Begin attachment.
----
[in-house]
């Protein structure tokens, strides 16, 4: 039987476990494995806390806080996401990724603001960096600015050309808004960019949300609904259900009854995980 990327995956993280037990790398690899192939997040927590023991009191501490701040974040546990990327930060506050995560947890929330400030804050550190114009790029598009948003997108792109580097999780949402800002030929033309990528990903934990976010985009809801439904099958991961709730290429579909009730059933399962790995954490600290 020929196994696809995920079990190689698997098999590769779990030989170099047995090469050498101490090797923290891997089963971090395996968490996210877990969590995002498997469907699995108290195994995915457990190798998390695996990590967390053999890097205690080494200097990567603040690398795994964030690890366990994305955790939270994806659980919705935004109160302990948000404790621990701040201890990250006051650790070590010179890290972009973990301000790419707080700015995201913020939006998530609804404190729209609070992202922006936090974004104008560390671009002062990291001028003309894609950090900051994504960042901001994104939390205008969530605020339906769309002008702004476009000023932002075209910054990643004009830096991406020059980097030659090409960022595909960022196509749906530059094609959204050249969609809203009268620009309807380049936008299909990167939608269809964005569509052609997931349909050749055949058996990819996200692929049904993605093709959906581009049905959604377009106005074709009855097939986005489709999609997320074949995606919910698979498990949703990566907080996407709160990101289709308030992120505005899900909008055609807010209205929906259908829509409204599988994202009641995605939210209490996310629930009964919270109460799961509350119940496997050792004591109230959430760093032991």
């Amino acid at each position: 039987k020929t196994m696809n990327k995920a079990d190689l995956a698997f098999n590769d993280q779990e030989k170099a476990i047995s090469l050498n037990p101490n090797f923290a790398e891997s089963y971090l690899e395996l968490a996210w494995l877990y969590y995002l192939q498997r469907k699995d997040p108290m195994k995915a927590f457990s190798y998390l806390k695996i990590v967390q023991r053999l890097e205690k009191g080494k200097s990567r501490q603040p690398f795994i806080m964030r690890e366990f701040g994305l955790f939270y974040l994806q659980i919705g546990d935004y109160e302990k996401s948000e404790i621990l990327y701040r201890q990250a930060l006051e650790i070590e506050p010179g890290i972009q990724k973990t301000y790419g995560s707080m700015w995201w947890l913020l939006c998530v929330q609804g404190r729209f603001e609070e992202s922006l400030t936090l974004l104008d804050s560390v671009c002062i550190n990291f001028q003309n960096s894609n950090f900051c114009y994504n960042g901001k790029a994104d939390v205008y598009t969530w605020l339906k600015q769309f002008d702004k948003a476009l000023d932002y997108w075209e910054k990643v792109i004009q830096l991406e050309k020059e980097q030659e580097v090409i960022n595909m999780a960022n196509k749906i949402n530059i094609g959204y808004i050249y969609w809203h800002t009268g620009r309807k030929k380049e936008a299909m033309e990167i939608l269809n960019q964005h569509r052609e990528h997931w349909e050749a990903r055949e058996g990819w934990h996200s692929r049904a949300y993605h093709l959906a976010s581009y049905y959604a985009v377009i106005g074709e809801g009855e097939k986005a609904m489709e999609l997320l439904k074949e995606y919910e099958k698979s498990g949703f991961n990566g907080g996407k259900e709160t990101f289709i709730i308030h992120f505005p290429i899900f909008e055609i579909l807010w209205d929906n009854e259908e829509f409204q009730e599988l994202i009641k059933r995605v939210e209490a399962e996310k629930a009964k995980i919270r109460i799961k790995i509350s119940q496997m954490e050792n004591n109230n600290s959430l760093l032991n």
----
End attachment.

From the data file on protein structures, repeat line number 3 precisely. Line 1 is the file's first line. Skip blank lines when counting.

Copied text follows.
């Amino acid at each position: 039987k020929t196994m696809n990327k995920a079990d190689l995956a698997f098999n590769d993280q779990e030989k170099a476990i047995s090469l050498n037990p101490n090797f923290a790398e891997s089963y971090l690899e395996l968490a996210w494995l877990y969590y995002l192939q498997r469907k699995d997040p108290m195994k995915a927590f457990s190798y998390l806390k695996i990590v967390q023991r053999l890097e205690k009191g080494k200097s990567r501490q603040p690398f795994i806080m964030r690890e366990f701040g994305l955790f939270y974040l994806q659980i919705g546990d935004y109160e302990k996401s948000e404790i621990l990327y701040r201890q990250a930060l006051e650790i070590e506050p010179g890290i972009q990724k973990t301000y790419g995560s707080m700015w995201w947890l913020l939006c998530v929330q609804g404190r729209f603001e609070e992202s922006l400030t936090l974004l104008d804050s560390v671009c002062i550190n990291f001028q003309n960096s894609n950090f900051c114009y994504n960042g901001k790029a994104d939390v205008y598009t969530w605020l339906k600015q769309f002008d702004k948003a476009l000023d932002y997108w075209e910054k990643v792109i004009q830096l991406e050309k020059e980097q030659e580097v090409i960022n595909m999780a960022n196509k749906i949402n530059i094609g959204y808004i050249y969609w809203h800002t009268g620009r309807k030929k380049e936008a299909m033309e990167i939608l269809n960019q964005h569509r052609e990528h997931w349909e050749a990903r055949e058996g990819w934990h996200s692929r049904a949300y993605h093709l959906a976010s581009y049905y959604a985009v377009i106005g074709e809801g009855e097939k986005a609904m489709e999609l997320l439904k074949e995606y919910e099958k698979s498990g949703f991961n990566g907080g996407k259900e709160t990101f289709i709730i308030h992120f505005p290429i899900f909008e055609i579909l807010w209205d929906n009854e259908e829509f409204q009730e599988l994202i009641k059933r995605v939210e209490a399962e996310k629930a009964k995980i919270r109460i799961k790995i509350s119940q496997m954490e050792n004591n109230n600290s959430l760093l032991n």